I am piss drunk. Don't get me wrong here – I’m not a habitual drinker or anything. No, you can stop calling the AA now. Really, I’m just a normal girl. Whatever the definition of normal is, that is.
I’m a normal, ordinary girl. Whose normal, ordinary book got rejected by the publishers.

For the eighth time.

You know, I’d researched so much.
I’d read the experiences of all the first time authors. I was armed. Armed by their consoling words like “It happens to the best of the authors” and “Ultimately, what happens, happens for the best”.
I was armed. Armed with the notion that someday, I’d too be fondly recalling the stories of my rejection over a cup of coffee to the paparazzi.

The first time it happened, I expected it.

I even took it as a good sign. Now I had a story to tell. The story of my struggle. After all, if it comes too easy, its boring. Besides, everyone’s a sucker for the underdog-turned-millionaire story.

And then… there was the second, third, fourth time.

They all told me the same thing. That my book was too ordinary. There was nothing dramatic about it. No romantic cheesy dialogs. No clichéd happy endings. Heck, no glamour or sex either.

Who’ll buy it? Who’ll read it?

One of them even said that it had no “spunk”. I asked him to define spunk. He called the security and had me ushered (read ‘thrown’) out of his office.
I guess he did not know the meaning. And I guess he used that word to reject all the authors he rejected.

Then there was the fifth time.

The publisher said she’d be extremely happy to publish my book. For five lakh rupees. And double the royalty.

I do not even remember the sixth and the seventh time now. I had already lost hope. Reading about J K Rowling getting rejected 12 times is inspiring. Being in that situation feels like shit.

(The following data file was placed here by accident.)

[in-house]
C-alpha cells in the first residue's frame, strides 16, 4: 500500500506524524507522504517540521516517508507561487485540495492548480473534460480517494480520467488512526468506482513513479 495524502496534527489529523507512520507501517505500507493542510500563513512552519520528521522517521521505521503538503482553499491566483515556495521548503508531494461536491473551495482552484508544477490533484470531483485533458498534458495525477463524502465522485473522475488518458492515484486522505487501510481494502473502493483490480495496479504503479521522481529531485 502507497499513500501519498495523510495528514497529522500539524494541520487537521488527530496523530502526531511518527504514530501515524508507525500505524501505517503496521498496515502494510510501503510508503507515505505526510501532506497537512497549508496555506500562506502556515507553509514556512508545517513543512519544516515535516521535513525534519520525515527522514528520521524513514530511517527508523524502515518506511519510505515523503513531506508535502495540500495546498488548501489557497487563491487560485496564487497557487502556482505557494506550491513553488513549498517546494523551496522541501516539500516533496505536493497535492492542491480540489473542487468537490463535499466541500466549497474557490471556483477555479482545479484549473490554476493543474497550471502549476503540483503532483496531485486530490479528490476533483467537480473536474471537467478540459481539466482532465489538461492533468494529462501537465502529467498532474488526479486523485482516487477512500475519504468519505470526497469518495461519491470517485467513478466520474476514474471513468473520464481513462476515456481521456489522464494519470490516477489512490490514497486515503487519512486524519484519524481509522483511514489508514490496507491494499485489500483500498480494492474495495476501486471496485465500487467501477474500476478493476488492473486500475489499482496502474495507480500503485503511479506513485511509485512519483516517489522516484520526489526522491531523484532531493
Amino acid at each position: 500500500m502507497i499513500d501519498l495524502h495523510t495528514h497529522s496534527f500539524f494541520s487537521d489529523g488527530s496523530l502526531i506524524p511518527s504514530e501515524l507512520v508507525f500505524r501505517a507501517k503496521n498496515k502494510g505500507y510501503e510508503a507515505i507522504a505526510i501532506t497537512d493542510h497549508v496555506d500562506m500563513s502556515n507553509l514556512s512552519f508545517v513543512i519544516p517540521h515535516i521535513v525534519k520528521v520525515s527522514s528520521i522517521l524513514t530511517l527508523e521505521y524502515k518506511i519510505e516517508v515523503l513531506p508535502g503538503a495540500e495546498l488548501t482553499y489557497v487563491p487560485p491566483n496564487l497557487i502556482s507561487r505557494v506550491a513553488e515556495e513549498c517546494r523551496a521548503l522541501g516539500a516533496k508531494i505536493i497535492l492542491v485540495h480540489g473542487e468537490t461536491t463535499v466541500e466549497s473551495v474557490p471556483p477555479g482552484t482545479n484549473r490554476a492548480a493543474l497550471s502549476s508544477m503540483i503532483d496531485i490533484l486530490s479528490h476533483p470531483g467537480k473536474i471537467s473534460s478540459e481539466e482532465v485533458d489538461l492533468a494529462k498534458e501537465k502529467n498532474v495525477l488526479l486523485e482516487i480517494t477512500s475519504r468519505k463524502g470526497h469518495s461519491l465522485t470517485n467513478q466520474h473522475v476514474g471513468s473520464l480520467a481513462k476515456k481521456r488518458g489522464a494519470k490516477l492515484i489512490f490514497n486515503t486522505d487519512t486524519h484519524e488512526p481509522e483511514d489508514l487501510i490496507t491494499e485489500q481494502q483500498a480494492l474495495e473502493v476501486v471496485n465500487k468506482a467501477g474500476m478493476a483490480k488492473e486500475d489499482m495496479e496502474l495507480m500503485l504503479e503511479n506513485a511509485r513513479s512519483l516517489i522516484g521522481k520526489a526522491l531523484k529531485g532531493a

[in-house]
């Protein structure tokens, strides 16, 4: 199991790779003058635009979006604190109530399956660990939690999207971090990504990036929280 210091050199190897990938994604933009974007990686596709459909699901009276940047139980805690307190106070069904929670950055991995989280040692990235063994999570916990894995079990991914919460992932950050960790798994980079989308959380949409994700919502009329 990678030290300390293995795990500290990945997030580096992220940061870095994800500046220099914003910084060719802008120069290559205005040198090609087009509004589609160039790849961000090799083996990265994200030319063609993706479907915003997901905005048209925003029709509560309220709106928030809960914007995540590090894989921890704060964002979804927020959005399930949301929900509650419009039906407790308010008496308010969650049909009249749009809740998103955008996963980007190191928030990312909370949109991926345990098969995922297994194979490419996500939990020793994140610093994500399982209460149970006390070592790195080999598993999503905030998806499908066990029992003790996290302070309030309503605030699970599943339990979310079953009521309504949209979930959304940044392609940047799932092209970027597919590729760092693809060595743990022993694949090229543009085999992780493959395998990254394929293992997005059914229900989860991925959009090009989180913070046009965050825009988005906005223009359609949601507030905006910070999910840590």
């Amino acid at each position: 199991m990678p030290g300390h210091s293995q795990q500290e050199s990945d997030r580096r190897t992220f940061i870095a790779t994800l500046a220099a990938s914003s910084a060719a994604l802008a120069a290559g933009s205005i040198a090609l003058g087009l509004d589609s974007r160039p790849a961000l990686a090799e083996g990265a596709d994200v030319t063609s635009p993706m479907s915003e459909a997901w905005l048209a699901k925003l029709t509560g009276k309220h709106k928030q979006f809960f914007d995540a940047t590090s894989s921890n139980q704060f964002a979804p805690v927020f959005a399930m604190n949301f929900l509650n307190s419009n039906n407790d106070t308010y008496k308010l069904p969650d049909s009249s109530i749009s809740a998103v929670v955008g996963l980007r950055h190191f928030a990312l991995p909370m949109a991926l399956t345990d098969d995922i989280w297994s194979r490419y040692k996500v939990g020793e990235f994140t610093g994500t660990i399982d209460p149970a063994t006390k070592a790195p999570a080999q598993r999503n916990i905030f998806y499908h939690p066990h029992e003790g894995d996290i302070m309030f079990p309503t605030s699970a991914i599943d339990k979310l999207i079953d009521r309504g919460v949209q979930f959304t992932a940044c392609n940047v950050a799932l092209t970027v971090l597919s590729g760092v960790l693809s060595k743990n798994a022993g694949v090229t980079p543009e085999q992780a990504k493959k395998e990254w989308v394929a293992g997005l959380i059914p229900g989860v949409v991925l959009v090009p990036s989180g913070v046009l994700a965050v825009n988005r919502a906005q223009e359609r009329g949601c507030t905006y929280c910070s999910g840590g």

People, have a knack of making you feel like shit.

So that’s my story. Today happened to be the eighth time. Somehow I already knew my book wasn’t going to make it. And I was right. As soon as the publisher started talking about how my book “does not make the cut”, I zoned out.
I don’t remember peeling myself off the chair and dragging my lifeless body out of the publisher’s office, but somehow, I did.

Right into this bar here.

This place feels a lot better than home. Or the publisher’s office. For a change, I’m staring at this glass in my hand, instead of that pathetic manuscript which nobody seems to like.

I drown my hopes, my dreams, my ambitions and my sorrow in this glass.

The drink looks like piss.
Heck, it even tastes like piss.
I guess I know now why they call it being piss drunk...

It burns my throat. But it warms my soul.

My eyes are losing focus, and I’m blacking out.

I have a passing thought as I slowly get sucked into the vortex of my grief…

I’m having an epiphany.
No, no. Wait. That’s just wrong.
Epiphany is such a huge word… Man, I love that word. It almost sounds… Sacred.
No I wouldn’t like to use it when I’m drunk.
I’m afraid I might club it with wrong sentences and then it would just lose all its significance and purity.
Heck, even my Microsoft Office Word doesn’t have a synonym for epiphany.
No. A word like epiphany ought to be used with its other heavy suitable equivalents. Like… Marauder or something.

But wait. That’s not what I wanted to say.

How does it even matter what I want to say? They don’t like what I’ve got to say.

One more drink until I pass out.

And that, was the end of one more writer. Bottoms Up.

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